The Space of Photographs: Theory, Memory, Time

I arrived at the exhibition Constructed geometries. Space / time / memory on a quiet Saturday to spend some time with Aurora Kiràly in the intimate space at Anca Poterașu Gallery, a building filled with the allure of the early caravanserai from the olden days of Bucharest. Our talk about memory, art, the importance of genre in our activities, the system’s lacunae or other theoretical ideas (and ideals) opened up more ways of seeing, reading, and analyzing the exhibition.

The first room includes the series Viewfinder (2014-2016) and Viewfinder mock-ups (2016-2017) of plane and solid geometrical constructions, where old photographs are integrated into new spatial and symbolic configurations. In the second room, the private photography series Melancholia (1998-2008) stand adjacent to the geometrical shapes drawn on plexiglass, framing the space with recent collages News Remix (2017) of words with nationalistic contents in the shape of newspaper cut-outs. Although different in appearance, the three projects of four series are brought together in a solo exhibition at Anca Poterașu Gallery and present some of the directions that the artist explored in the past years in which her public activity was mainly related to the curatorial and theoretical space Galeria Nouă and UNArte gallery.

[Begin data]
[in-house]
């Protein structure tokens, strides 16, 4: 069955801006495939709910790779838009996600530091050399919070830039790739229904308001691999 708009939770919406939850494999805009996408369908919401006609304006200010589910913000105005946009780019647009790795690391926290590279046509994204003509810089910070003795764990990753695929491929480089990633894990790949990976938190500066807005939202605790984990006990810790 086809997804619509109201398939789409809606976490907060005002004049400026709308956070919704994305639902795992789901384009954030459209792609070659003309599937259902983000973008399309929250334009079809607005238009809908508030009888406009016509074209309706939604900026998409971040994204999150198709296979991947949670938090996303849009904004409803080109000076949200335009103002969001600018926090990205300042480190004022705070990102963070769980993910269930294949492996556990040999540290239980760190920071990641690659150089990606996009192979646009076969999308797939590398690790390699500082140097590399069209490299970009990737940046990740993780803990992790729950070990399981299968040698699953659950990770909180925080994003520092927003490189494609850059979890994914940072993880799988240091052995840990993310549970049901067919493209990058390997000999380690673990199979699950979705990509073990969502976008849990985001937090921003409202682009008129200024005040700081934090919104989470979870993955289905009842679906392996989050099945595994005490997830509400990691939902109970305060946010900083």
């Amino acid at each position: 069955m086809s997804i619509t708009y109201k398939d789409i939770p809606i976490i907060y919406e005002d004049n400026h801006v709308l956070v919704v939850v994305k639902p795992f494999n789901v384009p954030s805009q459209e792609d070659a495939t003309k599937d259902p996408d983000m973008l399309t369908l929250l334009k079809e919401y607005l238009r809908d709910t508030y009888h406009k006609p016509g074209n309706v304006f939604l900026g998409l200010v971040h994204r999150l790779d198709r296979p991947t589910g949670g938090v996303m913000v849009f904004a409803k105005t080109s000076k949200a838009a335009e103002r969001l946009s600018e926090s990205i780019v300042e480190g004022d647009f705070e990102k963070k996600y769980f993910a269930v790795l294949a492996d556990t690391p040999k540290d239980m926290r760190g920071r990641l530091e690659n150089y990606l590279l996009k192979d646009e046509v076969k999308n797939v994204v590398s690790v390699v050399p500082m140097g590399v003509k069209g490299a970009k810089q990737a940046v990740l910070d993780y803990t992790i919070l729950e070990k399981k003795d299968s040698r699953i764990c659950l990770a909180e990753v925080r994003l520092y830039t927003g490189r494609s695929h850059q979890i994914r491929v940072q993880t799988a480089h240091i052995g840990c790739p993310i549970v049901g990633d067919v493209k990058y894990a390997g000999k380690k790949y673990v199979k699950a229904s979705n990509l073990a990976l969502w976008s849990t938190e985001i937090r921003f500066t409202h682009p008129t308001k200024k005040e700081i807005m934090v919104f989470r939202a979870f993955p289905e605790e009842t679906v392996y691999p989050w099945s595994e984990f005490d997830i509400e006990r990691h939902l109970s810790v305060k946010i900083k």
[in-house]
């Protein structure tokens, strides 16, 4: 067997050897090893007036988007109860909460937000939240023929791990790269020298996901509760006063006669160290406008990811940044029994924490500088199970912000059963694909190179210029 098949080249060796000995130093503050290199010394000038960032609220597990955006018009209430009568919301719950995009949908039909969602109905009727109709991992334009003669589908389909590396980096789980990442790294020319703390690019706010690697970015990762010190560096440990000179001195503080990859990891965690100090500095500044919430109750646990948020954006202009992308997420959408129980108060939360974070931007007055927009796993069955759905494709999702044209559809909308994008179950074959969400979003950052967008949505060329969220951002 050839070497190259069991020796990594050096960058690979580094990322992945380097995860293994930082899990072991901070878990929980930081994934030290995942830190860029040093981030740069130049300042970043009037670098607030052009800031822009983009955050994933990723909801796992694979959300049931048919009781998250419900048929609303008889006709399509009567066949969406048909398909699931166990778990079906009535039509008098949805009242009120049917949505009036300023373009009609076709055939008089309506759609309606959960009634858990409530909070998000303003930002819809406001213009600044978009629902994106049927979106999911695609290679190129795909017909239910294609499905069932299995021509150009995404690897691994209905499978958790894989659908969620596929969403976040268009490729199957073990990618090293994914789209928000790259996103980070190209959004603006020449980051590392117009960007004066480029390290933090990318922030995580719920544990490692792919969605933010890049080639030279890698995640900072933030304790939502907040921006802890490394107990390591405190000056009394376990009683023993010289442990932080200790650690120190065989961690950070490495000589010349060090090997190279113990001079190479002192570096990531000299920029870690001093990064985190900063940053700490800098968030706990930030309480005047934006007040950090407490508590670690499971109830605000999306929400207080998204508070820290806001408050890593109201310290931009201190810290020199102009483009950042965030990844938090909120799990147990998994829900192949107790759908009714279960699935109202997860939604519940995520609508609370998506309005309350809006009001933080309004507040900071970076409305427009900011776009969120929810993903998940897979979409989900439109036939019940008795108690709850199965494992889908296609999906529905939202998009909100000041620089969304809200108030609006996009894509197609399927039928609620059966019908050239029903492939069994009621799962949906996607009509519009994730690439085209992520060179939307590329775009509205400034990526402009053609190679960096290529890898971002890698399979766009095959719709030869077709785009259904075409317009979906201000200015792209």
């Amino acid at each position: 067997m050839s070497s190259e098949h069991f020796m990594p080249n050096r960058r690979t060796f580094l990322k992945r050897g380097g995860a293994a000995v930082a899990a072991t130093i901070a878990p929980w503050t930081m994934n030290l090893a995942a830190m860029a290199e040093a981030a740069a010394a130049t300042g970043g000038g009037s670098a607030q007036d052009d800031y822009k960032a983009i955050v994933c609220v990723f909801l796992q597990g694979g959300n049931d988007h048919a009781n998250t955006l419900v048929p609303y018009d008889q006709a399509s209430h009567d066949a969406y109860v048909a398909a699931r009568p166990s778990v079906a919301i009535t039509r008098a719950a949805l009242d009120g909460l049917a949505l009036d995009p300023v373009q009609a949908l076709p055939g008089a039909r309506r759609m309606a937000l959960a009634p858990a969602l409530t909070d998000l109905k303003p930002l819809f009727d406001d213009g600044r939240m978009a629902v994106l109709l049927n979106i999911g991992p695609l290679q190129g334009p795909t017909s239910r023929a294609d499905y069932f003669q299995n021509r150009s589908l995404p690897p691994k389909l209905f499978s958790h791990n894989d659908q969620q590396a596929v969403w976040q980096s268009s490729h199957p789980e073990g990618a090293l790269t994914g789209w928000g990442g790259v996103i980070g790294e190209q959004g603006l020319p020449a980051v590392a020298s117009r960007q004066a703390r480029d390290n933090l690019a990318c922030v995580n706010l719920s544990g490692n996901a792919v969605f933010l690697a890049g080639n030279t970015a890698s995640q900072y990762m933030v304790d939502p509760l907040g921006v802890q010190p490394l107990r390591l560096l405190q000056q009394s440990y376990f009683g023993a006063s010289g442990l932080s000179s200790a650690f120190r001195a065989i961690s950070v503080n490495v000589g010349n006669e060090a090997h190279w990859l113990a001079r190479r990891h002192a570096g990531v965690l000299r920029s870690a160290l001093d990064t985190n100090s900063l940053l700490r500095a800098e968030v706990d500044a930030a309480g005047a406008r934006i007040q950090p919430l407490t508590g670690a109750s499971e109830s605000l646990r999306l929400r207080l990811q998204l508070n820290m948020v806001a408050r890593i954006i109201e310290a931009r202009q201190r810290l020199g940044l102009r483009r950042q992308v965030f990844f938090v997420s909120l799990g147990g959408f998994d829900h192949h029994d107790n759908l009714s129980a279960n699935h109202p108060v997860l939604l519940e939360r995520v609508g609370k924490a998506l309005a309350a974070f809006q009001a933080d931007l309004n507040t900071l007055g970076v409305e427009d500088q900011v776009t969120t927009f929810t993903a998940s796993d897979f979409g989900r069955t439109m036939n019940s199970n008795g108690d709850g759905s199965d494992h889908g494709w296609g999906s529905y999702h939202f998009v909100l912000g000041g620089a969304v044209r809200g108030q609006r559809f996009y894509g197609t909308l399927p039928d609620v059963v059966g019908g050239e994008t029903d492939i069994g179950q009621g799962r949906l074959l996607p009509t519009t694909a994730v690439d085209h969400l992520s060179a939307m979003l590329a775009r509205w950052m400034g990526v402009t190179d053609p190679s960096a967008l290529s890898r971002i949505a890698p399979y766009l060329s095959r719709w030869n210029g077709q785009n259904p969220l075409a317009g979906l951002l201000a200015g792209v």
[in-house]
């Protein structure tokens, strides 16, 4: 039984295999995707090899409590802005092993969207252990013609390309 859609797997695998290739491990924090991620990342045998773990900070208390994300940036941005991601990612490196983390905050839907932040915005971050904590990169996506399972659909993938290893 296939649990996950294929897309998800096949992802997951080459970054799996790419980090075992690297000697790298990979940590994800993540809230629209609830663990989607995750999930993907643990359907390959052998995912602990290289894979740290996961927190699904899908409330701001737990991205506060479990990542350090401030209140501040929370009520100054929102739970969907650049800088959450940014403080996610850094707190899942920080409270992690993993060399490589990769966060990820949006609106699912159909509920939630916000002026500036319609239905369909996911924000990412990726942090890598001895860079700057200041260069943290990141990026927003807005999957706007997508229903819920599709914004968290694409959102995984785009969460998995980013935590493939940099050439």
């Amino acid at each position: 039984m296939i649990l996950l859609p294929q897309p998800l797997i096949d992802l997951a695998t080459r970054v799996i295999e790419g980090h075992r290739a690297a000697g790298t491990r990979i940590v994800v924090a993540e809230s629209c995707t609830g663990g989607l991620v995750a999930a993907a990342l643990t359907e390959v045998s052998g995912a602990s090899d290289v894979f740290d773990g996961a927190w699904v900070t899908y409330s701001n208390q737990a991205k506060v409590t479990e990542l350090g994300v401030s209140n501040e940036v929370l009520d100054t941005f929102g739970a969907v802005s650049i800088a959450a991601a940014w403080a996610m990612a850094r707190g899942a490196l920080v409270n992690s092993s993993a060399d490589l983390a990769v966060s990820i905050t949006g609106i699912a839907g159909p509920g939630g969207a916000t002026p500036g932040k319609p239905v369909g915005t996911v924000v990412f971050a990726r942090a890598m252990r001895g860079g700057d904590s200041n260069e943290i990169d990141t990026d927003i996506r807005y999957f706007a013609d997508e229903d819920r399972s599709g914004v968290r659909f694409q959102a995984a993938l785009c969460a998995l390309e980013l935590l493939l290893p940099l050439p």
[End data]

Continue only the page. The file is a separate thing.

The projects initiated since 1998 are reduced to a common denominator, continued and developed coherently in a uniform and complex trajectory. Aurora Kiràly combines artistic practices with theoretical, curatorial and educational practices. I will look at each of the series displayed in the project Constructed geometries. Space / time / memory in the larger context of the artist’s activities.